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Venturing out to new, exotic destinations can be very exciting, but it can also be a little scary. And if you’re scared, you might not be as friendly or as outgoing as usual. You might greet situations with a little fear instead of confidence.
People in most places you visit will likely want to ask you questions –
- Where are you from?
- Do you have children?
- Why did you come to this country?
Those questions are pretty innocuous. But some of the questions might be more than you want to talk about. In some countries, locals ask questions about salary and other ‘private’ issues without a second thought.
Keep in mind that people in developing countries often get their ideas about Americans and other Westerners from movies and television series. So those ideas can be very far from correct, and questions might reflect their lack of familiarity with what life is really like in the U.S.
Don’t Offend Local Cultural Norms
As a traveler, you have the opportunity to be an example of what real Americans are like. And you can increase the satisfaction that you get from your travels by acting as a goodwill ambassador for your country. If you are American, you have the opportunity to help eliminate the idea of the ‘ugly American’ that still persists in some countries.
How do you behave as a goodwill ambassador? One of the first things is to do a little research before arrival in the country so that you know what things are offensive. You may be surprised to find that some actions that are perfectly normal at home might be offensive in other countries. And then, of course, avoid doing those offensive actions.
- Do you greet someone with a handshake, a hug, or cheek kisses?
- How many times are you expected to kiss someone lightly on one or both cheeks when you meet? Once? Twice? Or maybe even three times?
- Is it polite to pat someone on the head?
- Is it acceptable for women to wear sleeveless tops?
- Does a man or woman need to cover his or her head when entering a religious building?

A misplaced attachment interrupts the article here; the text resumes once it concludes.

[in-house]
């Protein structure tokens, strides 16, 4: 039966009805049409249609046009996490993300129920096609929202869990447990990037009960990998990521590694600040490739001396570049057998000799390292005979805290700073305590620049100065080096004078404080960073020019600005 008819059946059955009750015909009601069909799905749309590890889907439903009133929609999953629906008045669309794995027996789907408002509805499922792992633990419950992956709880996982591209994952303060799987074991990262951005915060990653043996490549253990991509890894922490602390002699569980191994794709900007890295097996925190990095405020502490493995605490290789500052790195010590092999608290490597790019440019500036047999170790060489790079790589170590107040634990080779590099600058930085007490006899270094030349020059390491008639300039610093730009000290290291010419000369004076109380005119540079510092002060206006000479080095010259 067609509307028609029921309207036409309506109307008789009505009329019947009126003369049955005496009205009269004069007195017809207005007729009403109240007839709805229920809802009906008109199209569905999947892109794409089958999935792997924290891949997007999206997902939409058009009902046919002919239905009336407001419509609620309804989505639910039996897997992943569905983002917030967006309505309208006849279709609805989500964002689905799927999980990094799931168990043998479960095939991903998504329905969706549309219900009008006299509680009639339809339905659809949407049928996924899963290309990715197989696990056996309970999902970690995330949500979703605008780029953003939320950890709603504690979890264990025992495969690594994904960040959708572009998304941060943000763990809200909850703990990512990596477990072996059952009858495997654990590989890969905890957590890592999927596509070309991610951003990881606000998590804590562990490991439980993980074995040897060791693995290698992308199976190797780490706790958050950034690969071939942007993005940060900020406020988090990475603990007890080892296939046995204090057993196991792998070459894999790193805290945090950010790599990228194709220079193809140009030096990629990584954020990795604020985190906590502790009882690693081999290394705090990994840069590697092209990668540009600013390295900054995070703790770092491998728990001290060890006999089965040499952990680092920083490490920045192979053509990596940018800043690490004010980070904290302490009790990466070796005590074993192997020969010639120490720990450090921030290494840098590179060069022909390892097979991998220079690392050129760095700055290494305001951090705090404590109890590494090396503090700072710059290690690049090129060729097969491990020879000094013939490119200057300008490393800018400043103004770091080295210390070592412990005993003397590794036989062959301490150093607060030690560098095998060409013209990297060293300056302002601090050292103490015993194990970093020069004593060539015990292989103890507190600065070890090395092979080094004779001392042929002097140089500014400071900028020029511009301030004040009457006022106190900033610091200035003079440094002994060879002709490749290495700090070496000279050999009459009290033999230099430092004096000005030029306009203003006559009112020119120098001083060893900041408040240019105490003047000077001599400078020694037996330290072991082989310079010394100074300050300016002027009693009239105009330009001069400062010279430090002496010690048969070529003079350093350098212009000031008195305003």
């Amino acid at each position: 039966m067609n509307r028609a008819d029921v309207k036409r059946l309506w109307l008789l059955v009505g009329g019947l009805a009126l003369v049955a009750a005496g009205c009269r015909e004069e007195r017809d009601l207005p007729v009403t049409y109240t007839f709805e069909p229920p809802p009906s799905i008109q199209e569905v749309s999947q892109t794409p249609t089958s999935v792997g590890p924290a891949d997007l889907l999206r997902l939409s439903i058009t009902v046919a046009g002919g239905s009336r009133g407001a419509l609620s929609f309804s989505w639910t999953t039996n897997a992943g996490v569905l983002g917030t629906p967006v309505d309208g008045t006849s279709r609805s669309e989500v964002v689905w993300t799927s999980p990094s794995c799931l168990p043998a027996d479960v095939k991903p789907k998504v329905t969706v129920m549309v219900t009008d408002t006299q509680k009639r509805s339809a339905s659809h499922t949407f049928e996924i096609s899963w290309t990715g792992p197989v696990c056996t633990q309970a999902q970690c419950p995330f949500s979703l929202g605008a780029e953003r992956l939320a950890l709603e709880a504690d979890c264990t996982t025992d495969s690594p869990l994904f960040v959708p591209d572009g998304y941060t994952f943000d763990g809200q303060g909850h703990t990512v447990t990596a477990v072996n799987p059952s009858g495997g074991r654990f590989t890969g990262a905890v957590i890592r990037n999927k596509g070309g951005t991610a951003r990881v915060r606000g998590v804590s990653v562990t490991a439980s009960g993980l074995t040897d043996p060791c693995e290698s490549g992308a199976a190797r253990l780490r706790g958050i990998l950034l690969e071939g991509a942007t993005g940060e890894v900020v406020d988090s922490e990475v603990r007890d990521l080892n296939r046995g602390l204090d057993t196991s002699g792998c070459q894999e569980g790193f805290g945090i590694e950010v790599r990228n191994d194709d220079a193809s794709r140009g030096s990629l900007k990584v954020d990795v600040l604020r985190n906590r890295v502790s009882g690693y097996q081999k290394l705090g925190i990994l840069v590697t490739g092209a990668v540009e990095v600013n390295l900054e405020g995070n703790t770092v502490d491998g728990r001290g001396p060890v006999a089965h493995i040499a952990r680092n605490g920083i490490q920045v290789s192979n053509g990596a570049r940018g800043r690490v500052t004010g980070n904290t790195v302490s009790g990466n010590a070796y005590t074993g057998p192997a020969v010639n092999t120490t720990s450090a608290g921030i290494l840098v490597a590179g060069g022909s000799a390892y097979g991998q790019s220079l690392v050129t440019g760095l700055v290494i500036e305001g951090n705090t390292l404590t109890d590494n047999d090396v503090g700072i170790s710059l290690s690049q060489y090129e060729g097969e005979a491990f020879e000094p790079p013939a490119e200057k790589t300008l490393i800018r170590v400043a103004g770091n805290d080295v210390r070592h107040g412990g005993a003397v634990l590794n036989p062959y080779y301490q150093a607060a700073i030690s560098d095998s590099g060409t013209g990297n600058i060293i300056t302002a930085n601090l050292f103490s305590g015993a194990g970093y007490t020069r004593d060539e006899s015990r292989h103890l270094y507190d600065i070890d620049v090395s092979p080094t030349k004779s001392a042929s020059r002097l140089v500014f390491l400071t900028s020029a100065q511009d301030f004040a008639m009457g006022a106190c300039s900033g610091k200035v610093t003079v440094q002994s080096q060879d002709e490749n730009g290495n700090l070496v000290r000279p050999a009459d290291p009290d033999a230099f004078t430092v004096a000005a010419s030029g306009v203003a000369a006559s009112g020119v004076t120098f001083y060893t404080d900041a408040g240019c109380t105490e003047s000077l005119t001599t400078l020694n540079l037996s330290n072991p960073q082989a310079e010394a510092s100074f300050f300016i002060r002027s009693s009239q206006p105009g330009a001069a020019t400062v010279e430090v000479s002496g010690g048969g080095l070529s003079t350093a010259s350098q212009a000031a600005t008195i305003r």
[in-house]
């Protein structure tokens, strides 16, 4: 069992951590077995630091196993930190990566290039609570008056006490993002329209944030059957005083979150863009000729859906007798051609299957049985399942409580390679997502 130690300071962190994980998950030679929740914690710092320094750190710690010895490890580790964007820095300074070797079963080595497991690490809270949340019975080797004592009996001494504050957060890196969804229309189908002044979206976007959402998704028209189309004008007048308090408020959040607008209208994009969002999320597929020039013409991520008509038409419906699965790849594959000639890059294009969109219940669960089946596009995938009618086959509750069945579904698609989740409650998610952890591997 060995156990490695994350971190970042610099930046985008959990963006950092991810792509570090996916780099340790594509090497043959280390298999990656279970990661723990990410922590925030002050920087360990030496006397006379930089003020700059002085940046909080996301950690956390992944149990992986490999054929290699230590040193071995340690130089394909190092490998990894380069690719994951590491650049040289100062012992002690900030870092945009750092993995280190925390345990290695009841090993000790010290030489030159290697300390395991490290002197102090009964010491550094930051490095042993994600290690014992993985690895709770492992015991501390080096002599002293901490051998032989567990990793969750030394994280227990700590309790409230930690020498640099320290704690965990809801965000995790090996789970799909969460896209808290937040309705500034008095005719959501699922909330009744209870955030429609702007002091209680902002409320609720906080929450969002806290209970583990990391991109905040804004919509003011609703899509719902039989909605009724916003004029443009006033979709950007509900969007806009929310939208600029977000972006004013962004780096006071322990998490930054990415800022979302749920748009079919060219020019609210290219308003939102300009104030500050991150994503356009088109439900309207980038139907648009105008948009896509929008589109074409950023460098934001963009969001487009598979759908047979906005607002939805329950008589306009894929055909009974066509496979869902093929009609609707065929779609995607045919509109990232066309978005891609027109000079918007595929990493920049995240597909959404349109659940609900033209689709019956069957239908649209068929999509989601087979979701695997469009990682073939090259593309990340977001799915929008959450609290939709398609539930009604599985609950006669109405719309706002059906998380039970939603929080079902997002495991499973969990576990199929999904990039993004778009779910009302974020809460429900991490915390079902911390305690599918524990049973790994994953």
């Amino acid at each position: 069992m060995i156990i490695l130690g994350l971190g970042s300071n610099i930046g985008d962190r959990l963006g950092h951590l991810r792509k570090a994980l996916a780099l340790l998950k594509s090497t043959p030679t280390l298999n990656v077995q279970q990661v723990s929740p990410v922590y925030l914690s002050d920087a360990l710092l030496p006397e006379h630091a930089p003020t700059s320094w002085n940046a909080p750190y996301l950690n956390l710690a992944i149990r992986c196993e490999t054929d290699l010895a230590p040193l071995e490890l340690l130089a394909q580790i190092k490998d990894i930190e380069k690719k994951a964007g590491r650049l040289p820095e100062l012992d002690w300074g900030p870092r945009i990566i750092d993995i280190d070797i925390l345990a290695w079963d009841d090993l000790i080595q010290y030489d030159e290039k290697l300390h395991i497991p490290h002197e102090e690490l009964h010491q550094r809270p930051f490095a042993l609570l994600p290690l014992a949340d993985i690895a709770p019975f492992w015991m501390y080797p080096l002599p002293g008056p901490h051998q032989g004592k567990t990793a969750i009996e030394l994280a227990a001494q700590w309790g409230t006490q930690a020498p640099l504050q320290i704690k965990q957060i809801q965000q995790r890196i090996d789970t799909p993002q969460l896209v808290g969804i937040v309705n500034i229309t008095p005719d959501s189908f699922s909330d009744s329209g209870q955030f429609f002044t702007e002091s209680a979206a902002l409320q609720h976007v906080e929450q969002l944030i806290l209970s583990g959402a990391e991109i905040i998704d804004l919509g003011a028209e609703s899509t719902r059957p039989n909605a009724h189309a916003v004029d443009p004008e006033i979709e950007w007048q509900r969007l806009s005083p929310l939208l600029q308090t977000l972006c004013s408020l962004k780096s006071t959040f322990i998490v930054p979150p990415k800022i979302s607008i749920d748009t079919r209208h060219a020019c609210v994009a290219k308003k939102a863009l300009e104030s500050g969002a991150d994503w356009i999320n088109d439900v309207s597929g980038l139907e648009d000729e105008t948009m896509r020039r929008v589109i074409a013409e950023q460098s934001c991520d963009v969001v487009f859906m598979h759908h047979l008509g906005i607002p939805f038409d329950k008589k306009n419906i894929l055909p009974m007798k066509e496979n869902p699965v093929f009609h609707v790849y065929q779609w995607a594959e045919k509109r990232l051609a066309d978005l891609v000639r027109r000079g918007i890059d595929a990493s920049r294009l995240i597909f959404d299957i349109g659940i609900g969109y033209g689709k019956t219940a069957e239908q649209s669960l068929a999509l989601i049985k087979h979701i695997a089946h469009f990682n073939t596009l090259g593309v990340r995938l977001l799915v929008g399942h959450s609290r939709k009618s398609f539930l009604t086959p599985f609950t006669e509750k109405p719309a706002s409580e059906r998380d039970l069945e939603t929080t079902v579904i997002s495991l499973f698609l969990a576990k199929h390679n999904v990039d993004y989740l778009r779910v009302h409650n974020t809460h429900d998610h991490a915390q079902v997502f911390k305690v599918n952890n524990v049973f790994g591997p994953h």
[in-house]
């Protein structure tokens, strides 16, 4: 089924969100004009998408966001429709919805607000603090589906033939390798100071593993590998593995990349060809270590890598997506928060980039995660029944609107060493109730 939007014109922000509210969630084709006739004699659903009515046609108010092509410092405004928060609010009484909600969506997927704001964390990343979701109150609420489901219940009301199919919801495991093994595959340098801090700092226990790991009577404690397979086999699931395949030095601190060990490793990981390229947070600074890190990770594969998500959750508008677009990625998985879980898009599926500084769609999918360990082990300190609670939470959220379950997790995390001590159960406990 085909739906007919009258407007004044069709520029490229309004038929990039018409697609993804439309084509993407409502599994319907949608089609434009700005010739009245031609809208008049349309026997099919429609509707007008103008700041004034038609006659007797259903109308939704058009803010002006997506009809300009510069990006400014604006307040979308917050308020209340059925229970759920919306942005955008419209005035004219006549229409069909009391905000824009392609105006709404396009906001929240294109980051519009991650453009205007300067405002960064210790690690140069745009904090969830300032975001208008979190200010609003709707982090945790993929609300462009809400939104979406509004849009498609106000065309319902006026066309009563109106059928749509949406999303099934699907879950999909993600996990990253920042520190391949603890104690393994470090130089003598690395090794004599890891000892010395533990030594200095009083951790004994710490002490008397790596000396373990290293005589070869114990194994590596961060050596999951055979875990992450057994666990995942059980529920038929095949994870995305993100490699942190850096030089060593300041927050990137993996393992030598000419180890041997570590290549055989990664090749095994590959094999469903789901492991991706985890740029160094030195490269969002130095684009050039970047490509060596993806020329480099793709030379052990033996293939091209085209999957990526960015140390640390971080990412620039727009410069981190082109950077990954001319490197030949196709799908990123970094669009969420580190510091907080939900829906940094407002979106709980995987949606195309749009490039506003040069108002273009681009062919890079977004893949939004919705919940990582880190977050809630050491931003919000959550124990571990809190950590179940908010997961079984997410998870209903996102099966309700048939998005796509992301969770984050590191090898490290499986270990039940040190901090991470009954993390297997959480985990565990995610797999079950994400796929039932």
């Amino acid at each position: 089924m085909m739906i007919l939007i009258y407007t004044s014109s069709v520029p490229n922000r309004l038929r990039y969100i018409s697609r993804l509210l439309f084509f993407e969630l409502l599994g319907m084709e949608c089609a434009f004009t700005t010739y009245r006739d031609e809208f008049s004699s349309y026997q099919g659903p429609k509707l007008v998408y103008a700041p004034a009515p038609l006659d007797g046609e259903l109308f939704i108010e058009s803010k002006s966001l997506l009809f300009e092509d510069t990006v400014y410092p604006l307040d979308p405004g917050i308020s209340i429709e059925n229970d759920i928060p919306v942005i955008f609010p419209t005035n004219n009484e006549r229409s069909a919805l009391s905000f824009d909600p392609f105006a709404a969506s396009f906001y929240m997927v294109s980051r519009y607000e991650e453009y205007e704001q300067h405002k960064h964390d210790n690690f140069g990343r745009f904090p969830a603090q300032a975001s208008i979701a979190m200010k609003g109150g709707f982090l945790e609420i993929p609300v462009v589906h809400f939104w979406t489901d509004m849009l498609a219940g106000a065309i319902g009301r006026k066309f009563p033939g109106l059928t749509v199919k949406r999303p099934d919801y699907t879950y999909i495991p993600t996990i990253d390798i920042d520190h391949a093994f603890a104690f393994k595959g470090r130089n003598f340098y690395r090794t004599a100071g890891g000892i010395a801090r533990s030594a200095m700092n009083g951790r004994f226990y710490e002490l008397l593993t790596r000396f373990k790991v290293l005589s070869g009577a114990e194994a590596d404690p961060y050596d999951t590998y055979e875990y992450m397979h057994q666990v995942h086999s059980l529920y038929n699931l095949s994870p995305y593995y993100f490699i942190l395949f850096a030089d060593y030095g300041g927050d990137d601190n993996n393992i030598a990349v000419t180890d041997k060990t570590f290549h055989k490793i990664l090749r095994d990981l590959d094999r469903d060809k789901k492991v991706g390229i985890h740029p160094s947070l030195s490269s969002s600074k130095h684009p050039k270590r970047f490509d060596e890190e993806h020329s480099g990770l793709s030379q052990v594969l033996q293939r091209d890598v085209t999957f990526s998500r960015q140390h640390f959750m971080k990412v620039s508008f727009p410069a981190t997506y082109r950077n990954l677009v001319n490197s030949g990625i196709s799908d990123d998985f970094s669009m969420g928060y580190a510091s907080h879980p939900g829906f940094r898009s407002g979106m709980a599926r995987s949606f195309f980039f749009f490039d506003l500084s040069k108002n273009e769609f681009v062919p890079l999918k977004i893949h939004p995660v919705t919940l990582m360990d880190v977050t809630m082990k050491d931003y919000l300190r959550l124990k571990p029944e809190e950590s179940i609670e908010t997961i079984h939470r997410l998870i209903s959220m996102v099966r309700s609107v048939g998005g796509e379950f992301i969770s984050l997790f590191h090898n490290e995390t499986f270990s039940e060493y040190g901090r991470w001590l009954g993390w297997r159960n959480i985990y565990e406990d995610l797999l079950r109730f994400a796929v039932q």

- Is it proper to wear some other item of clothing when entering a religious area?
- Is it ok to wear shoes into someone’s home?
- Are you expected to eat food with your fingers?
- Should you not use your left hand to give something to someone?
- Do you need to ask permission to take photos?
These are just a few of the things that you might need to know in order to act appropriately while traveling overseas. There are both electronic and paperback books that can help prepare you for cultural norms in the country you plan to visit.
There’s a series called Culture Smart!. If you plan to visit Nepal, you could buy Nepal – Culture Smart!: The Essential Guide to customs & Culture. But this series includes books on many other countries as well.
There’s also a series called Culture Shock, which also includes books on many countries. If you’re going to The Philippines, you could get Culture Shock! Philippines.
If you click on one of these links, you’ll be taken to Amazon and you’ll see books on other countries just below the main entry.
Learn a Little of the Local Language
Many travelers seem to think that everyone should be able to speak English. And it’s true that in many parts of the world, including developing countries, people know some English. After all, they’ve been watching those movies and television series in English with subtitles. How could they not know some English?
And in many parts of the world, English is a required subject in school – often starting in the early grades. But if you took a foreign language in school, you know that without continuing practice, the vocabulary gets buried deep in the recesses of the brain.
So in addition to making sure not to offend cultural norms, you can be a goodwill ambassador by learning a few phrases in the local language –
- thank you
- excuse yourself
- simple directions
You will probably be amazed at how trying out a few words in the local language can open doors. In fact, locals will be very flattered if you attempt some phrases in their language, and they will often be more eager to be extra helpful if they see you making an effort to ask in their language.